Southern Water, a UK waste treatment company, has been hit with a £126 million fine and criminal investigation after it spilled wastewater into the drinking water supply; investigators later found the company had intentionally altered test sample records to avoid penalties. The UK regulatory agency estimates that some 300 waste treatment facilities operated by Southern Water were involved. Despite this, the company continues to holds multiple ISO 14001 certifications from BSI and accredited by UKAS, attesting to the company’s environmental management system.

BSI claims that its ISO 14001 certifications are capable of “inspiring trust in your business” regarding environmental controls and improve “regulatory and industry compliance.”

BSI has routinely touted specific figures to support these claims, but has refused to release the source of their data. Oxebridge has filed complaints with the IAF and the UK Advertising Standards Authority (ASA), but in both cases the agencies sided with BSI. Oxebridge maintains in both cases the investigations were flawed. In the ASA case, the advertising overwatch agency contradicted its own prior rulings in order to support BSI.


BSI has been found to have certified multiple companies which were later involved in disasters or scandals that should not have occurred under the umbrella of their certifications. The company certified the Houston TX management company that oversaw the Deepwater Horizon oil rig, which exploded and killed 11 workers, causing the worst manmade environmental disaster in human history.

The truck company Navistar is certified to ISO 9001 by BSI, despite that company having paid millions of dollars in settlements due to allegations of defective products, and being found guilty of fraud and violations of consumer protection laws in Nevada.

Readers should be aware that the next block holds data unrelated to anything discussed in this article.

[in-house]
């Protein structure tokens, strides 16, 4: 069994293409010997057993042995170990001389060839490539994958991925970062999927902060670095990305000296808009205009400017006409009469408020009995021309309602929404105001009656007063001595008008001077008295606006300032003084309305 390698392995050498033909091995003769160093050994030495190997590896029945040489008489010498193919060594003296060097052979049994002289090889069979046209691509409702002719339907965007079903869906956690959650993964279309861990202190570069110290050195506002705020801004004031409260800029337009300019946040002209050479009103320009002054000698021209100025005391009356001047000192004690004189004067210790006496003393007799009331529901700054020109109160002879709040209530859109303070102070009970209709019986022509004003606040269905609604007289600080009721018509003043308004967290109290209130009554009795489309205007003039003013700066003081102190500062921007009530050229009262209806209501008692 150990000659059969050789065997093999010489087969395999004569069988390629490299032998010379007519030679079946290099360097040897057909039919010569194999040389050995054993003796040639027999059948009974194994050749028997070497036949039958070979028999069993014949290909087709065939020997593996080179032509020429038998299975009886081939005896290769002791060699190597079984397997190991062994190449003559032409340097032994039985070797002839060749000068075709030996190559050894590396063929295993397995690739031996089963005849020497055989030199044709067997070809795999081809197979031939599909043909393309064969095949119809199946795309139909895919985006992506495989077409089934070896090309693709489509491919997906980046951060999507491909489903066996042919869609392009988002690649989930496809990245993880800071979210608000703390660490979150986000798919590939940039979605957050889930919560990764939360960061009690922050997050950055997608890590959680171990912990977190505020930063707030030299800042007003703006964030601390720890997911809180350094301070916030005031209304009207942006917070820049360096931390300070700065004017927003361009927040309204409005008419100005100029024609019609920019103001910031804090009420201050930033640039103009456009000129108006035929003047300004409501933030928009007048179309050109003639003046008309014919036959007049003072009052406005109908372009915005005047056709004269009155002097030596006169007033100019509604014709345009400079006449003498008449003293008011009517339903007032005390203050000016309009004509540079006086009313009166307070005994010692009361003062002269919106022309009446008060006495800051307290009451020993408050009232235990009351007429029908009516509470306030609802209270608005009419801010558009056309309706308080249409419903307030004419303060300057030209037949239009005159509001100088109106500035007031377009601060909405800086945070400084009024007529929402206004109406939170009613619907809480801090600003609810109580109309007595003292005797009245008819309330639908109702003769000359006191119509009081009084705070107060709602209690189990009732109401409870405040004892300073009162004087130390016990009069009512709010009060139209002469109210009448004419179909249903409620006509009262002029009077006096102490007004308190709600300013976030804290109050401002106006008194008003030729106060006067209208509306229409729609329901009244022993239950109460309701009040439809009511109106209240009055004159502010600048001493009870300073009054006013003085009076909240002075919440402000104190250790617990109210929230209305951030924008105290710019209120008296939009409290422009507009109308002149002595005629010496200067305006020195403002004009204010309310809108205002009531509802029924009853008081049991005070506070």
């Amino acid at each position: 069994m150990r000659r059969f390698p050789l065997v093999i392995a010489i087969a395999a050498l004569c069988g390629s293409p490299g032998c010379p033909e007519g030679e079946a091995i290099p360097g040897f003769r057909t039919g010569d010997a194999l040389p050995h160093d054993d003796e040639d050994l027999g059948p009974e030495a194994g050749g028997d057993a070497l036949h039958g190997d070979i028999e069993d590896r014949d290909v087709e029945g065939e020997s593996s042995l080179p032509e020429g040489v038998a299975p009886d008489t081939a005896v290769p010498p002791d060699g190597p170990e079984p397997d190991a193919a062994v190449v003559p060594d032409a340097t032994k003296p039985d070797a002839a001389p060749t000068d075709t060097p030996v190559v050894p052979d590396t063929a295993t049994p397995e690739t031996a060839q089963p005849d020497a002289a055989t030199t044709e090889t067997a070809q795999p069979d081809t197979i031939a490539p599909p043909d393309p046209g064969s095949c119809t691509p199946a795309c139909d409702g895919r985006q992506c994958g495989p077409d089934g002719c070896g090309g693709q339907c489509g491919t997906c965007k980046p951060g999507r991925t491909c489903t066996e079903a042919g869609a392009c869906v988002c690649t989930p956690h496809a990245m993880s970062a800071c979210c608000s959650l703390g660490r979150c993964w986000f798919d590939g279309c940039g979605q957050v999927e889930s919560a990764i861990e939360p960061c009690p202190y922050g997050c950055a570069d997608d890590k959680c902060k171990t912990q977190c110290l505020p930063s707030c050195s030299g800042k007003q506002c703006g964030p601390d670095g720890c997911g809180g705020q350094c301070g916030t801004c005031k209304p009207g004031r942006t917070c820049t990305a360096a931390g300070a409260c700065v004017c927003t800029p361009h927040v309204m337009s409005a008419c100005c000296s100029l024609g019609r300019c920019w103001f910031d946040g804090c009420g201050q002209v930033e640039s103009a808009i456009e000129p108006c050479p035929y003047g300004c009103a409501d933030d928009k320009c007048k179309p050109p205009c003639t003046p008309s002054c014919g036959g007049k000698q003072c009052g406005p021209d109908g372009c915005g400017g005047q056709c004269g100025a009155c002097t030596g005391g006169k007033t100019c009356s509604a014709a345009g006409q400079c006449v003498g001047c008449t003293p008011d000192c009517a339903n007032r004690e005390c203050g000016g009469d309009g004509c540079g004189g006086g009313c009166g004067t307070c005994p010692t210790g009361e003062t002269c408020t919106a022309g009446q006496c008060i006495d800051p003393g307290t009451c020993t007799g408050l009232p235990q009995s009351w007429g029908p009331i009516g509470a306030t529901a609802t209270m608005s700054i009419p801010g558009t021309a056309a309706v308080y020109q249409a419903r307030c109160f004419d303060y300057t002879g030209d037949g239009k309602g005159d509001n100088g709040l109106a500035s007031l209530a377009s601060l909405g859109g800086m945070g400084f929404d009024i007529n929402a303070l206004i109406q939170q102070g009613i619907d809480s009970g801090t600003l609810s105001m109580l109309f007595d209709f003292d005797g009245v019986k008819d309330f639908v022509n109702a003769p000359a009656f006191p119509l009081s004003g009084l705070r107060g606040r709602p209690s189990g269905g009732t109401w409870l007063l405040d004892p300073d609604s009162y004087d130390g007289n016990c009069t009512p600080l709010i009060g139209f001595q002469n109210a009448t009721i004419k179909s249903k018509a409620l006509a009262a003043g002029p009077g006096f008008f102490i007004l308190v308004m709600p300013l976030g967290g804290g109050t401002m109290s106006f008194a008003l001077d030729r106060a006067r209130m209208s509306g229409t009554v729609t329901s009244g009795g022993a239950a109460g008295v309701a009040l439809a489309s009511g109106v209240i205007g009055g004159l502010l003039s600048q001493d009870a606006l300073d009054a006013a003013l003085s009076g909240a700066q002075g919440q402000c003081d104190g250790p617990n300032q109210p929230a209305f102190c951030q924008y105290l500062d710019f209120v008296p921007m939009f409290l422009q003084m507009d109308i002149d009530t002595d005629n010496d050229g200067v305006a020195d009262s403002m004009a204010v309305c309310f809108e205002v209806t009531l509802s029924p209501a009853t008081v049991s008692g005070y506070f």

Rosemount Aerospace, the manufacturer of the angle of attack indicators thought responsible for the two Boeing 737MAX crashes currently holds AS9100 issued by BSI.

BSI continues to issue ISO 9001 certification to Hydro, formerly SAPA, which was found to have falsified aluminum extrusion data on products later sold to NASA, resulting in the loss of two NASA missions costing taxpayers $700 million. SAPA was banned by NASA from the government aerospace supply chain.

CMC Electronics still holds AS9100 issued by BSI despite investigators discovering the company had violated the International Traffic in Arms (ITAR) regulations 49 times.

Cardiomed of Ontario Canada was cited by the US Food & Drug Administration for “multiple QMS deficiencies” and “adulterated products,” but still holds ISO 13485 medical device quality management certification from BSI.

BSI enjoys a powerful relationship with both ISO and the United Kingdom Accreditation Service, with ties to the UK government. Ministers have avoided investigating UKAS and BSI despite the scandals.

In 2005, a Senior VP with BSI Americas was fired after threatening to “bury” Oxebridge founder Christopher Paris for reporting on the company’s activities.

Representatives from BSI did not respond to requests for comment on this article.